“Storm Across the Sea” got things moving with one of many slide guitar songs that were played that evening, underscoring guitarist James DePrato’s ability to keep up with Prophet’s frequent veering off in a story or guitar solo. The set covered much of the newest release, with “Castro Halloween,” “The Left Hand and the Right Hand,” “Willy Mays is Up at Bat,” “White Night, Big City” and the title track among those. Prophet’s dedication of “White Night” to late gay rights activist Harvey Milk was met with a room so quiet a pin could be heard landing on the concrete floor.
Keyboardist (and spouse to the leading man) Stephanie Finch provided two of the highlights of the set with her vocal contribution to Temple‘s “Little Girl, Little Boy” and a spiced-up version of “Tina Goodbye,” the opening track to Finch’s 2010 debut Cry Tomorrow. Additional highlights were the covers of Alex Chilton’s “Bangkok,” and an irony-free version of Alice Cooper’s “I’m Eighteen.” The encore of “Always a Friend” (co-written by Alejandro Escovedo) was followed by the quirky “You Did,” the only song in history that poses the question of who did, exactly, put the boom in the boom-boom-shaka-laka?
This is the second time I have seen Prophet, and both times it has been at a reasonably filled Davey’s Uptown. After seeing a knock-out set twice in a row, I must pose a question I heard others in the venue asking that night– why the hell isn’t this guy more popular?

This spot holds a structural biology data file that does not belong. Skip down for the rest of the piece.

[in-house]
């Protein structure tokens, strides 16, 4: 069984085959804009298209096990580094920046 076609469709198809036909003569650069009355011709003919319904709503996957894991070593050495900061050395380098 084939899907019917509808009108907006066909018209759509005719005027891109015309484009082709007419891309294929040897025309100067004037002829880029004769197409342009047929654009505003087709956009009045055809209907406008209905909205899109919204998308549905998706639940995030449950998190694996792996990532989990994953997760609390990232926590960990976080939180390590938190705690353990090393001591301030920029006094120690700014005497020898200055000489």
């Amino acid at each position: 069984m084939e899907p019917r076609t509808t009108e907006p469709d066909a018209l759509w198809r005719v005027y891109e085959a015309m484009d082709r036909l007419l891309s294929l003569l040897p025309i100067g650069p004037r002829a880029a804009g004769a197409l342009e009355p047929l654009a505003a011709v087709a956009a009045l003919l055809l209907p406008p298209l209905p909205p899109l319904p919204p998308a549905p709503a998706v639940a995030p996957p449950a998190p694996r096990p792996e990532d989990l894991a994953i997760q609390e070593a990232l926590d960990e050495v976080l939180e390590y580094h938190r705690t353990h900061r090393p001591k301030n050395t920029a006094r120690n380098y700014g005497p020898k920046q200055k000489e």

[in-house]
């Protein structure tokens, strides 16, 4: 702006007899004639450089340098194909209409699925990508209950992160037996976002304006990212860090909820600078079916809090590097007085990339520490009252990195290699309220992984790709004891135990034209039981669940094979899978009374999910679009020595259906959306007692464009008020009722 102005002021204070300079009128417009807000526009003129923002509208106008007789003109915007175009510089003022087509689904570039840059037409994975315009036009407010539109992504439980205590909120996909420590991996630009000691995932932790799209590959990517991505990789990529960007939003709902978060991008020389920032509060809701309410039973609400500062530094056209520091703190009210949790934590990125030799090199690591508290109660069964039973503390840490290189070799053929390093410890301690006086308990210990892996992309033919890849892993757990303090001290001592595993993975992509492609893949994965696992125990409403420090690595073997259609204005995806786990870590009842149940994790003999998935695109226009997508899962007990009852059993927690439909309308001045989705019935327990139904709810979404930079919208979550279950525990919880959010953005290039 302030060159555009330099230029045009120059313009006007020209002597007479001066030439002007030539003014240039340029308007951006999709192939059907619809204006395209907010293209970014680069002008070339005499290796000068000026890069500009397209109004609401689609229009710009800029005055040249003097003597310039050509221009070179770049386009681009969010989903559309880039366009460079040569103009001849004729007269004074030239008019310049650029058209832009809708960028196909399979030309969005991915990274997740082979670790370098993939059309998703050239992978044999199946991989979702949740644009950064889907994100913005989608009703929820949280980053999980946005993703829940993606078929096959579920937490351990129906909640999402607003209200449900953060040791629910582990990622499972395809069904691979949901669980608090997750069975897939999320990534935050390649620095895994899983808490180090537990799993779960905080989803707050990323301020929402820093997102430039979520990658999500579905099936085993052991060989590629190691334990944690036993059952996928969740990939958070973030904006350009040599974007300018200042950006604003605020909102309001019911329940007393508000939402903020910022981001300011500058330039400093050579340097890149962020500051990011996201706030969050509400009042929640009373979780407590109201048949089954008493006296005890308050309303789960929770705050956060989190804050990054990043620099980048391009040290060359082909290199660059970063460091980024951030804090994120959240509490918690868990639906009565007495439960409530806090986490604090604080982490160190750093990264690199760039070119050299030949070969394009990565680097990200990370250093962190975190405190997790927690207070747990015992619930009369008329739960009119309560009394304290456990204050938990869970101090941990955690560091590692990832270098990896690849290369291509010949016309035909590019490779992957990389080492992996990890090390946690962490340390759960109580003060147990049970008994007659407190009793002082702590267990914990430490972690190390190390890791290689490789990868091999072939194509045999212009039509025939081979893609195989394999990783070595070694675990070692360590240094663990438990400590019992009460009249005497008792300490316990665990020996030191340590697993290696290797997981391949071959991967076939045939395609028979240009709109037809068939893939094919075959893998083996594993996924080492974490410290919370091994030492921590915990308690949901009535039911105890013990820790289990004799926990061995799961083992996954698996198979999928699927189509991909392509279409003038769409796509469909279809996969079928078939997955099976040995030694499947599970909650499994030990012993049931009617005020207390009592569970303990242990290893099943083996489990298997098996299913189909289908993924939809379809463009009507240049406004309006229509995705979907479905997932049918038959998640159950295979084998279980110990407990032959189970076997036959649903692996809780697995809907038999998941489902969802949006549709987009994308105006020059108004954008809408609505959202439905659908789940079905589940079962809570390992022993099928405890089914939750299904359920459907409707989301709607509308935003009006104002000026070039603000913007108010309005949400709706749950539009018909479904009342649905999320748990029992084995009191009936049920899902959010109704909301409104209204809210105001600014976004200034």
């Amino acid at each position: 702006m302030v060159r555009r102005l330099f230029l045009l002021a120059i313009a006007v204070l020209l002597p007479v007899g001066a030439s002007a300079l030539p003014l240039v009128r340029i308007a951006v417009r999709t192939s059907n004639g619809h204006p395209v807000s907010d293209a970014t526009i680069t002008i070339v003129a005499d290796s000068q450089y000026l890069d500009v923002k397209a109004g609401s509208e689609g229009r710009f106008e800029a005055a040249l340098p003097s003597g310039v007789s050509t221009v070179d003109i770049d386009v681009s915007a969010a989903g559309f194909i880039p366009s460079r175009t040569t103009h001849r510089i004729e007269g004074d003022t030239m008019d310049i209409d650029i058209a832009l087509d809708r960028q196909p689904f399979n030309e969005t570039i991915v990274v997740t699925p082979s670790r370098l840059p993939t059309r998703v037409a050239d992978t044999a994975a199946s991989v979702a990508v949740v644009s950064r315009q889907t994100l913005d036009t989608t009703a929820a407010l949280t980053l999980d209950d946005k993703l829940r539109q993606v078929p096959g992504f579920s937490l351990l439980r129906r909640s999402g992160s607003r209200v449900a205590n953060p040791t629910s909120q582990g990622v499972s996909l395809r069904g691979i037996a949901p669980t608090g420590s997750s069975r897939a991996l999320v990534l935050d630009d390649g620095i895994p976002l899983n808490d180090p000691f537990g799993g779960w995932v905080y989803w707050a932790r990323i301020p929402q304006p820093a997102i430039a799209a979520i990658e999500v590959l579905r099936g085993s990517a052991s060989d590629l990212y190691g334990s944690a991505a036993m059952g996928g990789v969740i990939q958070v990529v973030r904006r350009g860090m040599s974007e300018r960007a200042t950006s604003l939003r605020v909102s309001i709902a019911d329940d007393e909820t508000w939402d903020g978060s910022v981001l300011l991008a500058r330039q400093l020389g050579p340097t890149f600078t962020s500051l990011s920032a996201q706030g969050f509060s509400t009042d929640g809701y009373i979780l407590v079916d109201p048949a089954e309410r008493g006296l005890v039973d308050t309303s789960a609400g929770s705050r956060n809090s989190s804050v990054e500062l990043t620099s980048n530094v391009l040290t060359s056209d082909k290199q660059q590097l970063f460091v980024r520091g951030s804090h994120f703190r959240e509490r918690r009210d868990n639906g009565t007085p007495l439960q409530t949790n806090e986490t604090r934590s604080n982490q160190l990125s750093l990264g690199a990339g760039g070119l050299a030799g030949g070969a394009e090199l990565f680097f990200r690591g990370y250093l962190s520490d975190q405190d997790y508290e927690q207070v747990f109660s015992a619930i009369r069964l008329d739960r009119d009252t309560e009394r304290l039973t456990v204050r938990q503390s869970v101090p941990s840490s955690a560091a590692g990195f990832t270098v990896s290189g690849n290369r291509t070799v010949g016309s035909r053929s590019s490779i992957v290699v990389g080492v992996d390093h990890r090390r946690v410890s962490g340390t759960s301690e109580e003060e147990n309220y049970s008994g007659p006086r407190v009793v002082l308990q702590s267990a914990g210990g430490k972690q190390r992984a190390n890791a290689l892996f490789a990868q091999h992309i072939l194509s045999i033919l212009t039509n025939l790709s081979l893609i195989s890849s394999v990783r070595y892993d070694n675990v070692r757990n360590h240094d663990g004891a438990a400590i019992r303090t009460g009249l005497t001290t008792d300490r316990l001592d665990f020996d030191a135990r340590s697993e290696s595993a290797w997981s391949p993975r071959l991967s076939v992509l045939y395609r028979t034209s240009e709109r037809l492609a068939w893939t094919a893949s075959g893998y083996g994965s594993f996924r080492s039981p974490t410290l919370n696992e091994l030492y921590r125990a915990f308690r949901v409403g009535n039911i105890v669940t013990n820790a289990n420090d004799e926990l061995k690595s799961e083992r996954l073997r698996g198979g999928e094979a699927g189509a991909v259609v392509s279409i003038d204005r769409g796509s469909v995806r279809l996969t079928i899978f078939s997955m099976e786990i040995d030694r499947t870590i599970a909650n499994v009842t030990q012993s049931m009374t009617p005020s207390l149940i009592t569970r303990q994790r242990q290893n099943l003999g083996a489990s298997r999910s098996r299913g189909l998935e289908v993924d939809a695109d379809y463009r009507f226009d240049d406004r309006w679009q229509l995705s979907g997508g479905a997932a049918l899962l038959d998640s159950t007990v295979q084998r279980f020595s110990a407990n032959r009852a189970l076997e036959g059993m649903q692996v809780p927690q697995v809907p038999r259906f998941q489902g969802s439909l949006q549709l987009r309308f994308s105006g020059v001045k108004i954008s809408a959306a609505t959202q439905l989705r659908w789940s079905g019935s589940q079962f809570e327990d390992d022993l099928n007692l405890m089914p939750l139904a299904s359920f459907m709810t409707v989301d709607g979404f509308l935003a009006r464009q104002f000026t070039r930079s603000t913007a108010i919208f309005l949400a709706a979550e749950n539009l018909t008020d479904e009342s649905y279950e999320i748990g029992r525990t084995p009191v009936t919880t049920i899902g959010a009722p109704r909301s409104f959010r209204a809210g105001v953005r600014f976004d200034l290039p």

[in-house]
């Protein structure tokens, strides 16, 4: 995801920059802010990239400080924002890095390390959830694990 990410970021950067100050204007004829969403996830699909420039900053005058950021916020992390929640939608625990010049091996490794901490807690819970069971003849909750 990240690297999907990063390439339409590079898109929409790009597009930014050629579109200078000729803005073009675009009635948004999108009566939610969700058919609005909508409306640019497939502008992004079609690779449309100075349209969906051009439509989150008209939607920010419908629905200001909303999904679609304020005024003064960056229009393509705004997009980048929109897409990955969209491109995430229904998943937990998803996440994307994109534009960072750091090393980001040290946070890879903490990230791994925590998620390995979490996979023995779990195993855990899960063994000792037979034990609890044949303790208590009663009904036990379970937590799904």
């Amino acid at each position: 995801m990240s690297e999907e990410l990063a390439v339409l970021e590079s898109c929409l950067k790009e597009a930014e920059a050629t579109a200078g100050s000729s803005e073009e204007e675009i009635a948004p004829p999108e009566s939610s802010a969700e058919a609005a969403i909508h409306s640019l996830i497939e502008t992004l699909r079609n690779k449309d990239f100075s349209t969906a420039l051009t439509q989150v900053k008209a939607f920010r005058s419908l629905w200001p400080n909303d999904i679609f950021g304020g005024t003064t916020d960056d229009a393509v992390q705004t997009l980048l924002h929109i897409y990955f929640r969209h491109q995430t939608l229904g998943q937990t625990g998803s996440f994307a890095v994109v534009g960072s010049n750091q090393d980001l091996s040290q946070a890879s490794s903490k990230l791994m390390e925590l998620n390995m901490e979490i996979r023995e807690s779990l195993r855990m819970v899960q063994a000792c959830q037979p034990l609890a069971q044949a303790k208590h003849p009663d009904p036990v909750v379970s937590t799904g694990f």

Nerd talk: Grisly Hand’s Jimmy Fitzner honed his voice in the late ’90s working class punk band Tanka Ray. Their 2002 album …And So I Abide will continue to be one of my all-time local favorites, and it comes highly recommended. After Tanka Ray broke up, Fitzner went on to play in the short-lived Dead Dora, then formed Grisly Hand with Lauren Krum, Johnny Nichols and Chas Snyder, who was also a member of Tanka Ray. Nichols played in the ska revival band The Uprights, who deserve their own post on this blog at some point, and will get it in due time. Nichols and Fitzner also play in the psyched-out “drum punk” super group Ad Astra Arkestra, with former GH member Mike Tuley. Kian Byrne, in addition to being a recently inducted member of his father’s band The Elders, plays in soul/ska/riddim band The New Riddim, and joining him is the Uprights’ Dan Loftus.
Matt Richey plays in minimalist country band The Blessed Broke, and lo-fi throwback pop band Dead Voices, whose frontman David Regnier also plays with Krum as Ruddy Swain. Ben Summers probably has the most complex music history of all members, having been in multiple punk bands that played basements across the city but never recorded anything. A few of his bands worth noting are U.S. Americans, Anne Emergency! (who went by An Emergency! early on), The Controlled, and Kill Brochtune, not to mention currently performing his own written material.